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Belsheim, D. J. "Organizing Continuing Professional Education." Adult Education Quarterly, 1986, 36, 211-225.
Belsheim, D. J. "Environmental Determinants for Organizing Continuing Education Professional Education." Adult Education Quarterly, 1988, 38, 63-74.
Brockett, R. G., and Hiemstra, R. Self-Direction in Adult Learning: Perspectives on Theory, Research, and Practice. London, England: Routledge & Kegan Paul. 1991.
Collard S., and Law, M. "The Limits of Perspective Transformation: A Critique of Mezirow's Theory." Adult Education Quarterly, 1989, 39, 99-107.
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Darkenwald, G. G. "Enhancing the Adult Classroom Environment." In E. R. Hayes (ed.). Effective Teaching Styles. New Directions for Adult and Continuing Education, no. 43. San Francisco: Jossey-Bass. 1989.
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David, T. "Students. and Teachers. Reactions to Classroom Environment." Unpublished doctoral dissertation, University of Chicago, 1979.
Fellenz, R. A., and Conti, G. Learning and Reality: Reflections on Trends in Adult Learning. Information Series No. 336. Columbus: ERIC Clearinghouse on Adult. Career, and Vocational Education. Ohio State University, 1989.
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Fraser, B. J., Williamson, J. C., and Tobin, K. G. "Use of Classroom and School Climate Scales in Evaluating Alternative High Schools." Teaching and Teacher Education, 1987, 3, 219-231.
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Hugo, J. M. "Adult Education History and the Issue of Gender: Toward a Different History of Adult Education in America." Adult Education Quarterly, 1990, 41, 1- 16.
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Knowles, M. S. The Modern Practice of Adult Education: Andragogy Versus Pedagogy. New York: Association Press, 1970.
Knowles, M. S. The Making of an Adult Educator: An Autobiographical Journey. San Francisco: Jossey-Bass, 1989.
Kuhn, T. S. The Structure of Scientific Revolutions. (2nd ed.) Chicago: University of Chicago Press, 1970.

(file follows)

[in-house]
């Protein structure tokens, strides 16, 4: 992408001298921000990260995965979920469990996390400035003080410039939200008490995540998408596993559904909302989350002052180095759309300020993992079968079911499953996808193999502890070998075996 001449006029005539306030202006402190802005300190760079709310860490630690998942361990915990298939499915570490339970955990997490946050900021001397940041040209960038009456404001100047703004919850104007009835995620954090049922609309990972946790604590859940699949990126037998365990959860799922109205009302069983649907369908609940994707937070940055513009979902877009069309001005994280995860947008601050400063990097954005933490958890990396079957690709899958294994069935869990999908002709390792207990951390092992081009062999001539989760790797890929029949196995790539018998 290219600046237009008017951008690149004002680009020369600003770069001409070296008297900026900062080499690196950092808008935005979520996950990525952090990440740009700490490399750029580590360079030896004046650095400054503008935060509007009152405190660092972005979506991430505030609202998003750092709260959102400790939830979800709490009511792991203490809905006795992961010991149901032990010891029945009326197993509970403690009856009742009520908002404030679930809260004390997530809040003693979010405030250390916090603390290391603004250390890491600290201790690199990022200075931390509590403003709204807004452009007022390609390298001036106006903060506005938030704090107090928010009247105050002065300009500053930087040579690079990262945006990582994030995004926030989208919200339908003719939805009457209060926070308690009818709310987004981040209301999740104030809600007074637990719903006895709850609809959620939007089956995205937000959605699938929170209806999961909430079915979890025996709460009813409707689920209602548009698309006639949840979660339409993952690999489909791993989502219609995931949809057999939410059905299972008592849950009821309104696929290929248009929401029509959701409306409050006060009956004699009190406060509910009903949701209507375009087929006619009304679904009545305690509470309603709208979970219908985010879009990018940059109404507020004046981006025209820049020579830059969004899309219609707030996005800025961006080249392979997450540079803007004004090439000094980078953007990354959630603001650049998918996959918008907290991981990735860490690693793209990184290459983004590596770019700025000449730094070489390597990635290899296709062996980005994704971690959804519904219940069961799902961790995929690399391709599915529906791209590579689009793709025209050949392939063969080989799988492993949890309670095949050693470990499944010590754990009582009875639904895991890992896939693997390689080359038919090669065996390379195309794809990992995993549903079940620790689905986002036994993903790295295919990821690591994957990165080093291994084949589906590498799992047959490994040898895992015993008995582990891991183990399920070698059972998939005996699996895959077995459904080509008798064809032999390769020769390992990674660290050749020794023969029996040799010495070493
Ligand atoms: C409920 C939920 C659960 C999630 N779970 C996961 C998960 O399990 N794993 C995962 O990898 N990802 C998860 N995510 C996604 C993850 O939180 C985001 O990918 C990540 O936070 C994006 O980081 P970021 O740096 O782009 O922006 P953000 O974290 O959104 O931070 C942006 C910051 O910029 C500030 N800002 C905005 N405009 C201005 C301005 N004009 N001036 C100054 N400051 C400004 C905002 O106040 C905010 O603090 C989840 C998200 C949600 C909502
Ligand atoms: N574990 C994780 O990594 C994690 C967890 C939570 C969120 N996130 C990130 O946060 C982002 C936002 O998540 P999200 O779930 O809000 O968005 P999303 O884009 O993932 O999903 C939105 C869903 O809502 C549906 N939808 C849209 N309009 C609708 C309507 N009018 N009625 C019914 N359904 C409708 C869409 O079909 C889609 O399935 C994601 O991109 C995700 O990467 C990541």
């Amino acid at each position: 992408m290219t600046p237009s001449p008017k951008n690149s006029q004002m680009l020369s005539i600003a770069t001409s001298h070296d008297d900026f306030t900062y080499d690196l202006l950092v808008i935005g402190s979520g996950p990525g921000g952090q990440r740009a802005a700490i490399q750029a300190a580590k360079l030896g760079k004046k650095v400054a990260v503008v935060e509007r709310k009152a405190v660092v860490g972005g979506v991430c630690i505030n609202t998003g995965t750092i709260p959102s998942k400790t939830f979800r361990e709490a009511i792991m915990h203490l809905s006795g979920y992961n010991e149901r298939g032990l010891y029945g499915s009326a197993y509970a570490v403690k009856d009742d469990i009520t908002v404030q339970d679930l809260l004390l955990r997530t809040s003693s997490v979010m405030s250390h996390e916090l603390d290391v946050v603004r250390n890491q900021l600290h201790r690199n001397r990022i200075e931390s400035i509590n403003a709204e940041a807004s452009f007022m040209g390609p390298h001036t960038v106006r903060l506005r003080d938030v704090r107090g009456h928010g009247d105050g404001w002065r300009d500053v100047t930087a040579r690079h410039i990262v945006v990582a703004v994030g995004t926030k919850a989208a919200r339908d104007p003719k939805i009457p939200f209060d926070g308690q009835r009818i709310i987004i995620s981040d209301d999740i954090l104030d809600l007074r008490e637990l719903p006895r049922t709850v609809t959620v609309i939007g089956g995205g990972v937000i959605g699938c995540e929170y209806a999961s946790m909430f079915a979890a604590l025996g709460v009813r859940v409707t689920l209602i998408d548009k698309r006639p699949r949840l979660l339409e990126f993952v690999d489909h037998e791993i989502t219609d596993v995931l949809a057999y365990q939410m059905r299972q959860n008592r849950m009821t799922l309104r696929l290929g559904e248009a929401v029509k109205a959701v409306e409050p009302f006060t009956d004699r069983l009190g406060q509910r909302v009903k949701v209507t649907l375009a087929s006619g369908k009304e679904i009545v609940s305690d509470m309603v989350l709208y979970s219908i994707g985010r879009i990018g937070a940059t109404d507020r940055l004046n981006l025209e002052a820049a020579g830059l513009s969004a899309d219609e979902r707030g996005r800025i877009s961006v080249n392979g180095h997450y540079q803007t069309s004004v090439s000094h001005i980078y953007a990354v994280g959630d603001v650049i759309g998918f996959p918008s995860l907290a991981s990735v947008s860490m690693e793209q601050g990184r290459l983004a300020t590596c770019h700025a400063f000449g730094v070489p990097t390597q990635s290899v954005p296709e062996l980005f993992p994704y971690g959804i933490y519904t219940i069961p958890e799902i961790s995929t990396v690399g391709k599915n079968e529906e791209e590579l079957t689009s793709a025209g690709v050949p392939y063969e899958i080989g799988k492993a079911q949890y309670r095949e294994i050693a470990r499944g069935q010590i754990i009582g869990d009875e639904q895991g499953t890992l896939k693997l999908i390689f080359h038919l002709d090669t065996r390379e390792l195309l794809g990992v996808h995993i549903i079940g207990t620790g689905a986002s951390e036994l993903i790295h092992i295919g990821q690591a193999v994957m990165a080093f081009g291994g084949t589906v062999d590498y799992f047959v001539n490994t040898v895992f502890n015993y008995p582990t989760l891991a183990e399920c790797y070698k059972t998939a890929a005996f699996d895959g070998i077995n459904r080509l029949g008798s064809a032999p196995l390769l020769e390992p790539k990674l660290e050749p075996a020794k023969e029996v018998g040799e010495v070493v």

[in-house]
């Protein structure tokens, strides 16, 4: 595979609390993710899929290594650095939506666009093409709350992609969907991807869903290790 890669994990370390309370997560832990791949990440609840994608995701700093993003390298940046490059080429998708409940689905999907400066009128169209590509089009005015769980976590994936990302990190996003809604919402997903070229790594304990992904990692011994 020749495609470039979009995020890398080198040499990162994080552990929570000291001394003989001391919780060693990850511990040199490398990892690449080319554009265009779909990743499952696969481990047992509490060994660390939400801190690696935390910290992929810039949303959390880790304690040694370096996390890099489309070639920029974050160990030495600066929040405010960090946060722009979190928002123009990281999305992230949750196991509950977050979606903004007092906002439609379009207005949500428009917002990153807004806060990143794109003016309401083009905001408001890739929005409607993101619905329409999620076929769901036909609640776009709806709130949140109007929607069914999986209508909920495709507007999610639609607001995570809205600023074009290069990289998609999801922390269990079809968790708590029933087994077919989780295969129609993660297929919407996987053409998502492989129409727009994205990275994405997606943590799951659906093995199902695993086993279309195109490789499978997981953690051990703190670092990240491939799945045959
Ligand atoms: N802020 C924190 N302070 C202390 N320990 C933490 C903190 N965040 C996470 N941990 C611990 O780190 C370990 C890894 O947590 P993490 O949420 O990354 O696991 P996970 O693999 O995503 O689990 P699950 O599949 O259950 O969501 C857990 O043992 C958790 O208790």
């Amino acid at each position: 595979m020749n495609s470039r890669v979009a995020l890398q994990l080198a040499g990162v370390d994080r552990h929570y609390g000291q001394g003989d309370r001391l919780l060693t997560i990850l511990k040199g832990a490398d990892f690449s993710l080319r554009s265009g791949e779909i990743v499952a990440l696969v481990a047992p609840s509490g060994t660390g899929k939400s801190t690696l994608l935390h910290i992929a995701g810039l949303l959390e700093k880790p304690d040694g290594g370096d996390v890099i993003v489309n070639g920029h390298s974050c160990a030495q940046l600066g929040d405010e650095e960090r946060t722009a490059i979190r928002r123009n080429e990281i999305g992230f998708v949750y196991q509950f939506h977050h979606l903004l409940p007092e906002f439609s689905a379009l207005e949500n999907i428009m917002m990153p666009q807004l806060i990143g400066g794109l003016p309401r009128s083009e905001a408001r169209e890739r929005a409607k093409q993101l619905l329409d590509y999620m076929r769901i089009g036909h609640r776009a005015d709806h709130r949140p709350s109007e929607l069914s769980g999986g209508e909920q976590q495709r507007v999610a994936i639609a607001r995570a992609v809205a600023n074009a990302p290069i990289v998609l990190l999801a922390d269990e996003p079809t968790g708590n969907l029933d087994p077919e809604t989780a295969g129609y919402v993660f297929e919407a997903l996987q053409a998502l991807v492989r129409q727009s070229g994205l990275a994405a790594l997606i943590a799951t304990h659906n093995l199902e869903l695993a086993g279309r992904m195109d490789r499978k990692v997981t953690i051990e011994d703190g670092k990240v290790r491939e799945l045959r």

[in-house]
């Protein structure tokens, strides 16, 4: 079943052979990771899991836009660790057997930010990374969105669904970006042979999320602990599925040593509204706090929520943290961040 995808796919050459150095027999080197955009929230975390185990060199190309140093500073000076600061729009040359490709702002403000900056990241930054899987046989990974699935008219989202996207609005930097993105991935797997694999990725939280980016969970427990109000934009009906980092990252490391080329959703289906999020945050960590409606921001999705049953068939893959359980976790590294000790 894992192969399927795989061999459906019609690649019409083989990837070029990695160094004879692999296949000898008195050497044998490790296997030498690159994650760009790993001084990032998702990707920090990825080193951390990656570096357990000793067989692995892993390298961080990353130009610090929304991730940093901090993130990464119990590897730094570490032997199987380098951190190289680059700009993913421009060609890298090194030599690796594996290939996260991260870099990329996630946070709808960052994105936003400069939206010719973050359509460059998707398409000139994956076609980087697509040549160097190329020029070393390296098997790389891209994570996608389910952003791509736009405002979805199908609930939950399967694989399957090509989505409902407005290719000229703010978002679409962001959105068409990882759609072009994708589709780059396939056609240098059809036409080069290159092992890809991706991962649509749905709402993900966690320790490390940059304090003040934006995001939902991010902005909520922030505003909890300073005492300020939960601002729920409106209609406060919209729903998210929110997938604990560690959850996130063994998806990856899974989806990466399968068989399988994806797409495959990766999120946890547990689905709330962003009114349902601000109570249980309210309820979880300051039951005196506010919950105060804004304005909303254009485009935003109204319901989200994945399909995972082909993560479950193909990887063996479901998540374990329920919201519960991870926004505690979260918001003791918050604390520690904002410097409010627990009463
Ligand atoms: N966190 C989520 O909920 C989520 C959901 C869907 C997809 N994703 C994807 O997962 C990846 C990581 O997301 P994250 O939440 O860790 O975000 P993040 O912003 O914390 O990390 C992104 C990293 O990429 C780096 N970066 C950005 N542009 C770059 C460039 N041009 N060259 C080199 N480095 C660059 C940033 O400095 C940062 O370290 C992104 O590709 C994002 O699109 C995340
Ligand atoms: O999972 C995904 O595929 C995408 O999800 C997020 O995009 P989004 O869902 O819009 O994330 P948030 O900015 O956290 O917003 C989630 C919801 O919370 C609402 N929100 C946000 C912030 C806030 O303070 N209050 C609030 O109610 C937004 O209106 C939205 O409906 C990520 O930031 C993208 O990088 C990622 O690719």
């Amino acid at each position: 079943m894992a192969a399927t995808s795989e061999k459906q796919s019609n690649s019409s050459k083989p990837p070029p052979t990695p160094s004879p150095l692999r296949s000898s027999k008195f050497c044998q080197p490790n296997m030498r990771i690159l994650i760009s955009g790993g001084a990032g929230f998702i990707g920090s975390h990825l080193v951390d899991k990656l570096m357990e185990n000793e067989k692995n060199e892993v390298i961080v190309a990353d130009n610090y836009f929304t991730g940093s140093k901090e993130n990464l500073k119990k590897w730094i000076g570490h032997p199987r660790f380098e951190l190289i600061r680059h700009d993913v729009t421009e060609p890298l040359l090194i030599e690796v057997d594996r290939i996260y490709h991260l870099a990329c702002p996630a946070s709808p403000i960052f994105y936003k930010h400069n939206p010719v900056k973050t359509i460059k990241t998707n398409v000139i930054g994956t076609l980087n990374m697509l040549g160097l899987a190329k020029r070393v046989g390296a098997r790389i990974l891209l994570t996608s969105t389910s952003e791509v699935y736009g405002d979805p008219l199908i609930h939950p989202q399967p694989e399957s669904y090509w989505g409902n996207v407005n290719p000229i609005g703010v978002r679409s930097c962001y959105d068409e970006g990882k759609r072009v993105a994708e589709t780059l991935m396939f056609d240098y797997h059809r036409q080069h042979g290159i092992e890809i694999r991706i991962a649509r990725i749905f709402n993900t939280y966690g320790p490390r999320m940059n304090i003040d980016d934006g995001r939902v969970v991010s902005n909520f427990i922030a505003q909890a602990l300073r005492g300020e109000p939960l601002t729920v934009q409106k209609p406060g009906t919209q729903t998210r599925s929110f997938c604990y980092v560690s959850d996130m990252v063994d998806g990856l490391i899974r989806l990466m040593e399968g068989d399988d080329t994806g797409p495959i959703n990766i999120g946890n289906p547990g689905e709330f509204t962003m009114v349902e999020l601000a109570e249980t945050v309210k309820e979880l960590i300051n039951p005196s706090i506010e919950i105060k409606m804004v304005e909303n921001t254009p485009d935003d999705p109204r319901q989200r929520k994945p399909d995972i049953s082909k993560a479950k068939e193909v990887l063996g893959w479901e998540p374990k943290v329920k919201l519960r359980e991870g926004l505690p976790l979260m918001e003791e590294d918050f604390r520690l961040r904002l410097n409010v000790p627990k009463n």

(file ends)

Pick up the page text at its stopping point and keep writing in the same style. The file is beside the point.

Langenbach, M., and Aagaard, L. "A Factor Analytic Study of the Adult Classroom Environment Scale." Adult Education Quarterly, 1990, 40, 95-102.
Merriam, S. B. "Some Thoughts on the Relationship Between Theory and Practice." In S. B. Merriam (ed.), Linking Philosophy and Practice. New Directions for Adult and Continuing Education, no. 15. San Francisco: Jossey-Bass, 1982.
Mezirow, J. Education for Perspective Transformation: Women's Re-Entry Programs in Community Colleges. New York: Center for Adult Development, Teachers College, Columbia University, 1975.
Mezirow, J. "Perspective Transformation." Adult Education, 1978, 28, 100-110.
Mezirow, J. "Transformation Theory and Social Action: A Response to Collard and Law." Adult Education Quarterly, 1989, 39, 169-175.
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ronment. New Directions for Adult and Continuing Education, no. 46. San Francisco: Jossey-Bass, 1990.
Sommer, R. Personal Space. Englewood Cliffs, NJ.: Prentice-Hall, 1969.
Tagiuri, R. "The Concept of Organizational Climate." In R. Tagiuri and G. H. Litwin (eds.), Organizational Climate: Explorations of a Concept. Boston: Division of Research, Graduate School of Business Administration, Harvard University, 1968.
Vosko, R. S. "The Reactions of Adult Learners to Selected Instructional Environments." Unpublished doctoral dissertation, Syracuse University, 1984.
Vosko, R. S., and Hiemstra, R. "The Adult learning Environment: Importance of Physical Features." International Journal of Lifelong Education, 1988, 7, 185-195.
White, S. Physical Criteria for Adult Learning Environments. Washington, D.C.: Commission on Planning Adult Learning Systems, Facilities, and Environments, Adult Education Association of the U.S.A., 1972.
Woodson, W. E., and Conover, D. W. Human Engineering Guide for Equipment Designers. (2nd ed.) Berkeley and Los Angeles: University of California Press, 1966.
See also /lelecture.html and /lechecklist.html for related information.
Roger Hiemstra is Professor Emeritus, Adult Education, Syracuse University, Syracuse, New York, and Senior Research Associate, American Distance Education Consortium.